There are few artists in rock ’n’ roll, particularly ones in their late 60s, who are on quite the tear that Patti Smith has been on the last decade.
She’s put out an acclaimed late-career album (“Banga”), won the National Book Award for her memoir “Just Kids,” continued to publish books of poetry and has been elected to the Rock ’N’ Roll Hall of Fame (in 2007).
She was even nominated for a Golden Globe this year for the song “Mercy Is” from “Noah.” She lost that one, to John Legend and Common.
She also continues to tour with her longtime band for concerts that seem to get better as she ages. Her 2013 show at the Neptune was one of that year’s highlights. On Monday, she plays the Moore Theatre, the first date of her 2015 tour.
Smith played a couple of shows last December in New York City which were special enough that they are still being written about on the Internet a few weeks later. Michael Stipe of R.E.M. essentially came out of retirement to open up for her (on his set list was a cover of Seattle singer Perfume Genius). Smith’s Seattle show may attract further star power from the Northwest, as many local rockers cite her as an influence.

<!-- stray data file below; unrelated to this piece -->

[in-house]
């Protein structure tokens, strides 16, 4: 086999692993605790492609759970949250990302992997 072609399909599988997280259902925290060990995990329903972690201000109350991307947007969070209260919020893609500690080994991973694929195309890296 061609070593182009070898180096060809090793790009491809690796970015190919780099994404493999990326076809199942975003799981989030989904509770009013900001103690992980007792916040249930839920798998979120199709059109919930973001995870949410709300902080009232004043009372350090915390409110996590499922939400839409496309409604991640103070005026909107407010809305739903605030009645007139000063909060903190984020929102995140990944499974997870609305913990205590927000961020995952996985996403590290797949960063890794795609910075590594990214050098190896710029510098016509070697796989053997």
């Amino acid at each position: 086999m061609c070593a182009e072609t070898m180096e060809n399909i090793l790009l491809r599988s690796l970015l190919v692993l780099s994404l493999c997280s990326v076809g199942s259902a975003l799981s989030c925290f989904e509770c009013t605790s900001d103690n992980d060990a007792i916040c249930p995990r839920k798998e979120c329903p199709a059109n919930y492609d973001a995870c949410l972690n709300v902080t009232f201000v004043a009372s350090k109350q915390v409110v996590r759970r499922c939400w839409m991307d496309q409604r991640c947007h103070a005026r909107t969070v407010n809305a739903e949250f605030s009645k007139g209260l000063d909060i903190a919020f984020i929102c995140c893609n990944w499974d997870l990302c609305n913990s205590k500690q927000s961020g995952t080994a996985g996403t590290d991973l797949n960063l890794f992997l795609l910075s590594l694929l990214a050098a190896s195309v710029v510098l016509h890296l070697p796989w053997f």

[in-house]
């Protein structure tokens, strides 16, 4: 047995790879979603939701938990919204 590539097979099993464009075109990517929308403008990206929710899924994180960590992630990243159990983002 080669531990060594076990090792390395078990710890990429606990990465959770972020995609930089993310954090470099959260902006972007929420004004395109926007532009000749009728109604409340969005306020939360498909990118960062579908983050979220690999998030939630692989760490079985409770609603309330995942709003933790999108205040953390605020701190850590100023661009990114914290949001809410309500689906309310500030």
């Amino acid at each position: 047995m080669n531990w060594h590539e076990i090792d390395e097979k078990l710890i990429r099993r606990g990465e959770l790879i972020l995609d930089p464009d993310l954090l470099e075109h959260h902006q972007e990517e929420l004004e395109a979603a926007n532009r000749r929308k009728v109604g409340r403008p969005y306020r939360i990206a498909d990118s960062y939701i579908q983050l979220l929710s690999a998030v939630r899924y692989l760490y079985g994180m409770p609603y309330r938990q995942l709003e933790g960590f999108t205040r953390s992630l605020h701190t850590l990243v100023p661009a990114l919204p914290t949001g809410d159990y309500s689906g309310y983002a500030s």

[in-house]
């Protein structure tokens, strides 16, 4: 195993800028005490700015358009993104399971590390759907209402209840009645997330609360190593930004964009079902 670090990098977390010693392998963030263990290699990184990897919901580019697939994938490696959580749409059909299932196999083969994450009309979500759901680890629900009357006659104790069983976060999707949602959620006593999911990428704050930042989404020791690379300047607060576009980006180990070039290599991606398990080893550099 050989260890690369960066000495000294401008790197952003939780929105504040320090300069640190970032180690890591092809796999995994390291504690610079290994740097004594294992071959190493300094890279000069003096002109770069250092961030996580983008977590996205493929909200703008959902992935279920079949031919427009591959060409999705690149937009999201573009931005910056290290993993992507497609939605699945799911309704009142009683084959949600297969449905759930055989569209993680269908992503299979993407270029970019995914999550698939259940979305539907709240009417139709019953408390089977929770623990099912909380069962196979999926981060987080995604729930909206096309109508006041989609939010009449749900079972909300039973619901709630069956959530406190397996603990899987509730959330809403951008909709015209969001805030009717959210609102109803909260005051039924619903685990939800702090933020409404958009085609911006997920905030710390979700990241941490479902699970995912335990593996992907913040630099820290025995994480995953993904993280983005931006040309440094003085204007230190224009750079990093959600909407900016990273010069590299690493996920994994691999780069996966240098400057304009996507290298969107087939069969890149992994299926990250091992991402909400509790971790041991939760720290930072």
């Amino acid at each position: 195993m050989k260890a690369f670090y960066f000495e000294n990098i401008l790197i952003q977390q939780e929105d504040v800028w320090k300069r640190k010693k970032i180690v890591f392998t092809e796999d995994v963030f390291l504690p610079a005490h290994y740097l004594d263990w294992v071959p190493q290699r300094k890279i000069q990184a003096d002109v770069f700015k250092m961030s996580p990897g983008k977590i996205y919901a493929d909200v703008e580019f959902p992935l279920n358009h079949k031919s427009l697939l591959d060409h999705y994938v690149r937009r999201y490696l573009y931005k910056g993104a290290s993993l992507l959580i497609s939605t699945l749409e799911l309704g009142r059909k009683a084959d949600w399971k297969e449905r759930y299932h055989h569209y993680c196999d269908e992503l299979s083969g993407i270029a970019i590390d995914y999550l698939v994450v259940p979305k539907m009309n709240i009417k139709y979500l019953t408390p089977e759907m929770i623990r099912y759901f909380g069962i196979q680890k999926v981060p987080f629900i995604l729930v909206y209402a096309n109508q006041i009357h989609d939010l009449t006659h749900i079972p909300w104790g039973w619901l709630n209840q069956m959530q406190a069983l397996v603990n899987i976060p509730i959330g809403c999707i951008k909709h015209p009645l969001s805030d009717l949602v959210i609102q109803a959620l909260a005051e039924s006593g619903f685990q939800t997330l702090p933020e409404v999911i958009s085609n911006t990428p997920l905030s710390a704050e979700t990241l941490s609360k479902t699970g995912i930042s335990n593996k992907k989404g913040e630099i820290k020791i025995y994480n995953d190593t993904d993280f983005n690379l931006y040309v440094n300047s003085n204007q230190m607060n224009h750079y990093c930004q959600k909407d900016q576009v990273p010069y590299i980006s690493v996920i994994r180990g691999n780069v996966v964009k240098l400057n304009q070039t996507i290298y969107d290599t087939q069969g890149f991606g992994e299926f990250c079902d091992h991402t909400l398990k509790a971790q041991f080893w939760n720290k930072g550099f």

One of Smith’s relatively new fans the past year came as a surprise to nearly everyone: Pope Francis. The two first met last spring in St. Peter’s Square, and he invited her to sing at the Vatican Christmas Concert. The pairing seemed so odd that when it first was reported some thought it a fake story that originated at the Onion.
But it was true, though not without controversy. Some Catholics objected to Smith’s selection. Her 1975 debut album “Horses” memorably had begun with the line, “Jesus died for somebody’s sins but not mine.”
When Smith was asked about the Vatican show in New York in November she had a response that showed her sharp intellect, which is always apparent during her stage chatter.
“Anyone who would confine me from a line from … years ago is a fool … don’t like being pinned down, and I’ll say what the (heck) I want.”
That kind of fire, and unbridled passion, has always been there in Smith’s albums, writing, and certainly in her concerts. You’ll no doubt see that at the Moore when she kicks off this tour. That is, you’ll see it unless a guy with a big white hat sits in front of you.
8:30 p.m. Monday, Jan. 19, at the Moore Theatre, 1932 Second Ave., Seattle; $27.50-$42.50 (877-784-4849 or stgpresents.org).